1 Terrestrial Ecology, Department of Biology, Faculty of Science, Københavns Universitet2 Section of Terrestrial Ecology, Department of Biology, Faculty of Science, Københavns Universitet3 Terrestrial Ecology, Department of Biology, Faculty of Science, Københavns Universitet
The relative importance of litter quality and site heterogeneity on population dynamics of decomposer food webs was investigated in a semi-natural mixed deciduous forest in Denmark. Litterbags containing beech or ash leaves were placed in four plots. Plots were located within gaps and under closed canopies at two topographically different sites, above and below a slope, respectively, to cover variable environmental conditions. Litter was collected after 2, 4 and 9 months of decomposition. Extensive decay prevented analysis of ash after 9 months. Density of bacteria (CFU), active fungal mycelium (FDA), protozoa (MPN) and nematodes were 4-15-fold higher in ash leaves than in beech leaves in accordance with the higher resource quality of ash. Similar effects of site on density of decomposers were evident in both litter types: with some exceptions, decomposers were higher at the low site and stimulated in gaps. Taxonomic diversity of nematodes increased during decomposition and functional diversity of nematodes followed a pattern often encountered, i.e. opportunistic bacterial-feeders were gradually replaced by fungal-feeders and slower growing bacterial-feeders while predators and omnivors peaked at the end of the study period. At the first sampling, where bacterial activity prevailed, the relative abundance of the two dominant bacterial-feeders, Rhabditidae (fast growing) and Plectus spp. (slower growing), depended more on site than litter type. At the second sampling where fungal activity became more important, the proportions of bacterial and fungal-feeding nematodes also depended more on site than on litter type. At the third sampling individual nematode taxa responded differently to site. In summary, we conclude that although litter quality had a major influence on the density of organisms in the decomposer food web, site effects were also detected and nematode functional groups responded more to site than to litter quality early on in the decomposition process.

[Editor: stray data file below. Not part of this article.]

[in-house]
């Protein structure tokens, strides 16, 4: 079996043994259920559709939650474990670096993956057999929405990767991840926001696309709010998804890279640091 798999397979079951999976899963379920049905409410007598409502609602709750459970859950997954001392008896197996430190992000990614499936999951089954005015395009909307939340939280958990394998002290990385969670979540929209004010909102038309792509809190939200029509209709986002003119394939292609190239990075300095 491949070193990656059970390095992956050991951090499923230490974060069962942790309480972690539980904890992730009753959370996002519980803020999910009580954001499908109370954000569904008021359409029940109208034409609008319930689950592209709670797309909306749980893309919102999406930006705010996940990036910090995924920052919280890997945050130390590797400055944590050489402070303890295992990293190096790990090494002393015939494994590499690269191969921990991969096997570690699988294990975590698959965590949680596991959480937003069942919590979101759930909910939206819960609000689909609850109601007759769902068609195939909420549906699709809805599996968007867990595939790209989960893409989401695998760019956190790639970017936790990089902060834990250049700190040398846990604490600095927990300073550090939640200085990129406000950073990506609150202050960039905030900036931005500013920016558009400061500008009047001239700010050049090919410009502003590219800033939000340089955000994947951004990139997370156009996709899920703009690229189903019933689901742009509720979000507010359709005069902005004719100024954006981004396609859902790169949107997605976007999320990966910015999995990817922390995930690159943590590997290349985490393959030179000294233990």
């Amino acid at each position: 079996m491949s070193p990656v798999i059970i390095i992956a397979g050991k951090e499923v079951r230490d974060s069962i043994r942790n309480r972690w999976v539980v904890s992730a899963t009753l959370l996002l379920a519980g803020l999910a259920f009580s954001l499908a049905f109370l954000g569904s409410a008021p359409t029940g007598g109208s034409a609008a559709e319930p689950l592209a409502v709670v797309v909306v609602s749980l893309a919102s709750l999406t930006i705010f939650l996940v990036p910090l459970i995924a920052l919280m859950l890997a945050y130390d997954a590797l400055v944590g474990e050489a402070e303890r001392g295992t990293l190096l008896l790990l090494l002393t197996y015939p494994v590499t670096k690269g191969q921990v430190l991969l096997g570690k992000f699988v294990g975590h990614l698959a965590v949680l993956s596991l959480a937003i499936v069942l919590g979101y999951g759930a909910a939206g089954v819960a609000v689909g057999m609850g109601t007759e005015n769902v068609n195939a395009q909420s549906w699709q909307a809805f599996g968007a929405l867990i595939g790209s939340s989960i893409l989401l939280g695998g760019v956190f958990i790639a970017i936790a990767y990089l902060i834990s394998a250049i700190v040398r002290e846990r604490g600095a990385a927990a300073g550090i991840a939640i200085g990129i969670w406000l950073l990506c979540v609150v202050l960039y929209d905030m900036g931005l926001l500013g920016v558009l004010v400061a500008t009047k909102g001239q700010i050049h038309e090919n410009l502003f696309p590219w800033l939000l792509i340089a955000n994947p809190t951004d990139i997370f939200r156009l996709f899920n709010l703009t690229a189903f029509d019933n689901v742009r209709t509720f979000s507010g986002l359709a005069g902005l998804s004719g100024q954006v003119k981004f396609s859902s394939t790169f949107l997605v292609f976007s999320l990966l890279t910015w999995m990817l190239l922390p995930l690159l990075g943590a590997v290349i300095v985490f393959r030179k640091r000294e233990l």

Soil Biology and Biochemistry, 2005, Vol 37, Issue 2, p. 203-213